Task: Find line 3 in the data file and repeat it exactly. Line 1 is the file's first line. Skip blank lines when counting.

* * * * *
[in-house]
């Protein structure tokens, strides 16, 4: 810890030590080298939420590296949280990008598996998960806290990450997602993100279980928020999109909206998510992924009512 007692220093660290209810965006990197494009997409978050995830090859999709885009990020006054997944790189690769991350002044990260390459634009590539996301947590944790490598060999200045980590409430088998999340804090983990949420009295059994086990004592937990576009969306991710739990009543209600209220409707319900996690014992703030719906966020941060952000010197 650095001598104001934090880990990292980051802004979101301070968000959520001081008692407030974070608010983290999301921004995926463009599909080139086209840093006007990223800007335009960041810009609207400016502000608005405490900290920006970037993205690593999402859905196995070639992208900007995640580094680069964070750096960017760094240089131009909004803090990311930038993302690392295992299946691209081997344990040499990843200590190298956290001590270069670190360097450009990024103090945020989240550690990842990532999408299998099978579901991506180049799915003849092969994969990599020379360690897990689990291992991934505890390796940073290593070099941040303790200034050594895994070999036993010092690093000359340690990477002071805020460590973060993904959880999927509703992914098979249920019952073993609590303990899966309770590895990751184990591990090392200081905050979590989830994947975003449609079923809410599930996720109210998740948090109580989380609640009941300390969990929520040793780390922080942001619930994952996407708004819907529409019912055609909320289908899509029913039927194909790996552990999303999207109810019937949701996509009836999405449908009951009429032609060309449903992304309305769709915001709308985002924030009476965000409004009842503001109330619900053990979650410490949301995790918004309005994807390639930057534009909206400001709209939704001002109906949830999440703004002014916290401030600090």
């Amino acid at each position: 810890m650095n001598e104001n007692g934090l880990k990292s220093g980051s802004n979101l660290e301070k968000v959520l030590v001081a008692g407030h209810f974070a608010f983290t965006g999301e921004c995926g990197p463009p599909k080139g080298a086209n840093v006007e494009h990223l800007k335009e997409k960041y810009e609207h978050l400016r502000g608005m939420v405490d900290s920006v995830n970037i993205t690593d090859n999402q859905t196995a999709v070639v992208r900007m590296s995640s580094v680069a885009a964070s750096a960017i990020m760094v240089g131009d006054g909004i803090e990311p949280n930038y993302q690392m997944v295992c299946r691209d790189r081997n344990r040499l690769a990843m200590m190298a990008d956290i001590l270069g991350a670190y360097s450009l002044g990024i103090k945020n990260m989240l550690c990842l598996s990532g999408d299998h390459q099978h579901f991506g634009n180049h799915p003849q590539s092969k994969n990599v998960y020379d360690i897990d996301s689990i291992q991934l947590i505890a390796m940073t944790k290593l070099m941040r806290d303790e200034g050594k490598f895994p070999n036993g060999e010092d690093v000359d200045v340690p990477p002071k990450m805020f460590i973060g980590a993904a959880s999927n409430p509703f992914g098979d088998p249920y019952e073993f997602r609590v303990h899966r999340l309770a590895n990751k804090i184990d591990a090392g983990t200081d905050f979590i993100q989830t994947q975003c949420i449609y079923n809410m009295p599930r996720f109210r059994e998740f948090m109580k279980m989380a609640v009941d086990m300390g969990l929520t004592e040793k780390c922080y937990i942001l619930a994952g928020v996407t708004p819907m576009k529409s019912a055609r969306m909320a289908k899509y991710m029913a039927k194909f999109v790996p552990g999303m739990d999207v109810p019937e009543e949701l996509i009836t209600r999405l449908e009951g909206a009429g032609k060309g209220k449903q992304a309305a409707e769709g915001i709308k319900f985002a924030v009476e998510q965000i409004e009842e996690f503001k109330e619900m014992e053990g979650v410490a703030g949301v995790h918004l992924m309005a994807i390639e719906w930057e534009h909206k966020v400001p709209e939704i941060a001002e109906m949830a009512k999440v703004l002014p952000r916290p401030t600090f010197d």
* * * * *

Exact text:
């Amino acid at each position: 810890m650095n001598e104001n007692g934090l880990k990292s220093g980051s802004n979101l660290e301070k968000v959520l030590v001081a008692g407030h209810f974070a608010f983290t965006g999301e921004c995926g990197p463009p599909k080139g080298a086209n840093v006007e494009h990223l800007k335009e997409k960041y810009e609207h978050l400016r502000g608005m939420v405490d900290s920006v995830n970037i993205t690593d090859n999402q859905t196995a999709v070639v992208r900007m590296s995640s580094v680069a885009a964070s750096a960017i990020m760094v240089g131009d006054g909004i803090e990311p949280n930038y993302q690392m997944v295992c299946r691209d790189r081997n344990r040499l690769a990843m200590m190298a990008d956290i001590l270069g991350a670190y360097s450009l002044g990024i103090k945020n990260m989240l550690c990842l598996s990532g999408d299998h390459q099978h579901f991506g634009n180049h799915p003849q590539s092969k994969n990599v998960y020379d360690i897990d996301s689990i291992q991934l947590i505890a390796m940073t944790k290593l070099m941040r806290d303790e200034g050594k490598f895994p070999n036993g060999e010092d690093v000359d200045v340690p990477p002071k990450m805020f460590i973060g980590a993904a959880s999927n409430p509703f992914g098979d088998p249920y019952e073993f997602r609590v303990h899966r999340l309770a590895n990751k804090i184990d591990a090392g983990t200081d905050f979590i993100q989830t994947q975003c949420i449609y079923n809410m009295p599930r996720f109210r059994e998740f948090m109580k279980m989380a609640v009941d086990m300390g969990l929520t004592e040793k780390c922080y937990i942001l619930a994952g928020v996407t708004p819907m576009k529409s019912a055609r969306m909320a289908k899509y991710m029913a039927k194909f999109v790996p552990g999303m739990d999207v109810p019937e009543e949701l996509i009836t209600r999405l449908e009951g909206a009429g032609k060309g209220k449903q992304a309305a409707e769709g915001i709308k319900f985002a924030v009476e998510q965000i409004e009842e996690f503001k109330e619900m014992e053990g979650v410490a703030g949301v995790h918004l992924m309005a994807i390639e719906w930057e534009h909206k966020v400001p709209e939704i941060a001002e109906m949830a009512k999440v703004l002014p952000r916290p401030t600090f010197d």